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Bulbalicious Beauties on this Fabulous Friday

I thought I’d share some of the beautiful blooms being produced in my garden by the bulbs I planted back in April. It’s only the start of the blooms and I’m loving them! My favourites right now are the gorgeous Freesias that are providing a bright splash of yellow to an otherwise uninteresting corner in the back garden. They seem to light up the whole area with their bright yellow flowers and lovely scent, and are quite a show stopper! Why didn’t I plant more of them? I’d happily have had hundreds more of these and a few less of some others. Now I know for next year!

Freesias in the planting scheme

Fabulous Freesias …

[one_half]The lovely FreesiasThe lovely Freesias[/one_half]

[one_half_last]Lots of flowers and budsFlowers and buds[/one_half_last]

Other Bulbs flowering today …

[one_half]Pretty in pink RanunculusRanunculus[/one_half]

[one_half_last]Exotic Tulip from the Hadeco rangeExotic Tulip from the Hadeco range[/one_half_last]

[one_half]Exotic Tulip from the Hadeco range *Exotic Tulip from the Hadeco range[/one_half]

[one_half_last]Another pretty TulipAnother pretty Tulip[/one_half_last]

[one_half]Another lovely exotic TulipAnother lovely Tulip[/one_half]

[one_half_last]A gorgeous DaffodilA gorgeous Daffodil[/one_half_last]

About Freesias (from Wikipedia)

Freesia Ecklon ex Klatt is a genus of 14–16 species of flowering plants in the family Iridaceae, native to Africa. Of the 14 species, 12 are native to Cape Province, South Africa, the remaining two to tropical Africa, one species extending north of the equator to Sudan. They are herbaceous plants which grow from a corm 1–2.5 cm diameter, which sends up a tuft of narrow leaves 10–30 cm long, and a sparsely branched stem 10–40 cm tall bearing a few leaves and a loose one-sided spike of fragrant narrowly funnel-shaped flowers.

Freesias are very popular garden plants, grown for their often strongly scented flowers. The most commonly cultivated species is F. refracta, which was crossed with F. leichtlinii in the 19th century. Numerous cultivars have been bred from these species and the pink- and yellow-flowered forms of F. corymbosa. Modern tetraploid cultivars have flowers ranging from white to yellow, pink, red and blue-mauve. They are widely cultivated and readily increased from seed. Due to their specific and pleasing scent, they are often used in hand creams, shampoos, candles, etc.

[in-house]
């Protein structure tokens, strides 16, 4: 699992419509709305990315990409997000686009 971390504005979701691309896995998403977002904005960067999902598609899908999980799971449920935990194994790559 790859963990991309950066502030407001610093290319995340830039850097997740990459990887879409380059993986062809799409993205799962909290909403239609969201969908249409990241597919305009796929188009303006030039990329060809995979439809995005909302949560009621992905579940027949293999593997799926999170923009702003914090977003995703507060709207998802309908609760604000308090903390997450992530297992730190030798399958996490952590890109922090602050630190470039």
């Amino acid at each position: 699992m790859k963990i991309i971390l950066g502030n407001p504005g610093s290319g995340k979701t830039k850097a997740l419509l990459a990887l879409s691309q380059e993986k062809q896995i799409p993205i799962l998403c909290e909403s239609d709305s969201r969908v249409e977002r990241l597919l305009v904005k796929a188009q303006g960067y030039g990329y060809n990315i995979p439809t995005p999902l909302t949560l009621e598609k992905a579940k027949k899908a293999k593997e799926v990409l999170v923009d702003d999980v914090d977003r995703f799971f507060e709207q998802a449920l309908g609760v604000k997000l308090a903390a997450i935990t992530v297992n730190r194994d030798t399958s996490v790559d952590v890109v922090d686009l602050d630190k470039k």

* I have no idea what type of Tulip this is – I’ve checked my original order and I didn’t order this (or anything that looks remotely like this). Perhaps it was a “freebie” or it is a mutation of some sort (is that possible?). If it weren’t for the foliage I would seriously doubt it even is a tulip 🙂

Happy Gardening

By Christine

Dominated by large trees on a medium sized property, my garden is very shaded. With no “full sun” areas I have to plant shade and partial shade loving plants. I love shrubs and flowers including camellias and azaleas but Roses and Irises are my favourite and getting these to thrive is a challenge …

27 replies on “Bulbalicious Beauties on this Fabulous Friday”

I LOVE freesias for both their visual beauty and their wonderful scent! I didn’t know they natives of Africa. I have a few in my garden but they haven’t grown so well to date. Love all you other bulbs too!
Thank you for your lovely comments on my blog.

You’re in a warmer climate than me, Christine. My daffodils are flowering, but not Ranunculus or Tulips yet. And Freesias don’t do so well here, it’s a bit too cold for them, except in pots out of the frost. But those yeallow ones look beautiful, so I might try next year. Dutch Irises always look a bit nothing when they start flowering, but then a day or two later, they’re spectacular – hope this happens with yours!